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New England News
Wed January 29, 2014
Federal Farm Bill And State Agricultural Priorities Discussed By Farm Advocates
The New York Farm Bureau outlined its state priorities and discussed the just-passed federal Farm Bill during a conference call this morning.
The group that advocates for farmers across the state indicated that New York Governor Andrew Cuomo has already taken up some of its issues in the executive budget. NY Farm Bureau President Dean Norton says the proposed change in the estate tax could benefit nearly 3,000 farms and help new generation of farmers. Norton would like to see creation of a program for agriculture similar to Start-Up New York granting 10 years of tax exemptions for new farms. He is also discussing with legislators the idea of refundable investment tax credits for farmers. “It’s always been a tax credit that’s been held in abeyance. A lot of our farming operations have invested greatly over the last decade. There’s a lot of credits that are held in their accounts. Let’s work at maybe finding a way to make some of them refundable, so the dollars can be refunded and be reinvested back into their farm.”
At the same time the New York Farm Bureau was outlining its state priorities, members of the U.S. House took their final vote on the federal Farm Bill. After two years of often stalled negotiations, the nearly $100 billion-a-year bill passed 251-166. The five-year bill now goes to the Senate, which is expected to send it to the president. The final version changed the Dairy Security Act to what Dean Norton calls a base program. “Because of some concerns in the House we didn’t end up with the supply management program that we’d asked for. But when it comes to dairy, I think got about 85% of what we asked for. Farmers and agriculturalists have been waiting for this for a couple of years and now we’ll have some certainty that we can make some plans for our operations for the next 5 years.”
Vermont Farm Bureau President Clark Hinsdale notes that while this region tends to follow the dairy provision first, there are other important aspects to the bill. “There’s funding in there for projects like farmland preservation, like the environmental quality incentive program for people to keep farming practices that protect water quality which we’re under increasing amount of pressure to do. And funding for rural development. There’s so many things in a farm bill that go beyond traditional concepts of a farm bill. The SNAP program is a part of the farm bill. It’s a very important piece of legislation to the country.”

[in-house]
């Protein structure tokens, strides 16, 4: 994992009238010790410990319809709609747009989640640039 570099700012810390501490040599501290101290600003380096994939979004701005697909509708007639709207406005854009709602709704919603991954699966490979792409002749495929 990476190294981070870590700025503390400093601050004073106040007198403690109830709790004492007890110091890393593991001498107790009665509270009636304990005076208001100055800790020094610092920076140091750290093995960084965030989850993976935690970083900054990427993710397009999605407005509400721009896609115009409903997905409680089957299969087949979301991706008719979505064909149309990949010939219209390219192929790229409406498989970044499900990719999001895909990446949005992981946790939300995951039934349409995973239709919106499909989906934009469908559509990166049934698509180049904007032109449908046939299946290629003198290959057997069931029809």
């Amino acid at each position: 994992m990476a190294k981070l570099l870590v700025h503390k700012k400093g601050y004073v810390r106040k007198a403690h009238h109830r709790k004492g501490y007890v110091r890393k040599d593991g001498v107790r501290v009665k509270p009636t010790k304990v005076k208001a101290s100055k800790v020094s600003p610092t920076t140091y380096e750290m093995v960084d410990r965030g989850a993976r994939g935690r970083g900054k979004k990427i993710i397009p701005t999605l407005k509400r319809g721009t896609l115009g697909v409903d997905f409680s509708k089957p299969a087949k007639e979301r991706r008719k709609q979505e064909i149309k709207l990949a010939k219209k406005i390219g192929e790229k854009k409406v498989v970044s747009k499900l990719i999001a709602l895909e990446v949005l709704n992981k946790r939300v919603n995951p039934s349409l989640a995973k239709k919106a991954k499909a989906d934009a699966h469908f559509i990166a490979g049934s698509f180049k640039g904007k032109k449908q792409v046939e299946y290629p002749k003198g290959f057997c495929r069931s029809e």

Hinsdale is disappointed that the supply management program for dairy farmers was stripped from the bill. “The question is whether or not the substitution provisions will be as effective. And these substitution provisions are that you can only insure up to 90% of your milk production .”
Vermont Senator Bernie Sanders issued a statement noting the Farm Bill is complicated, with positives and negatives. He noted one of the bad things about the final version of the bill is the cuts made to nutrition programs. Those cuts within the food stamp, or SNAP program, according to Hunger Free Vermont Executive Director Marissa Parisi, total $8.6 billion. “They’re very serious and the cuts are to a program called Heat and Eat which affect 14 states where heating or cooling costs are very high. Basically this program, using its connection with LIHEAP, allows a state to help people get more SNAP benefits who have high heating costs. So in New York State and in VT we have very high heating costs, especially right now. This was a great program that now will experience cuts and we think most of those 14 states will no longer be able to operate the program.”
Governor Cuomo’s office released data Wednesday showing that New York State is now the third largest producer of milk in the nation.
New England News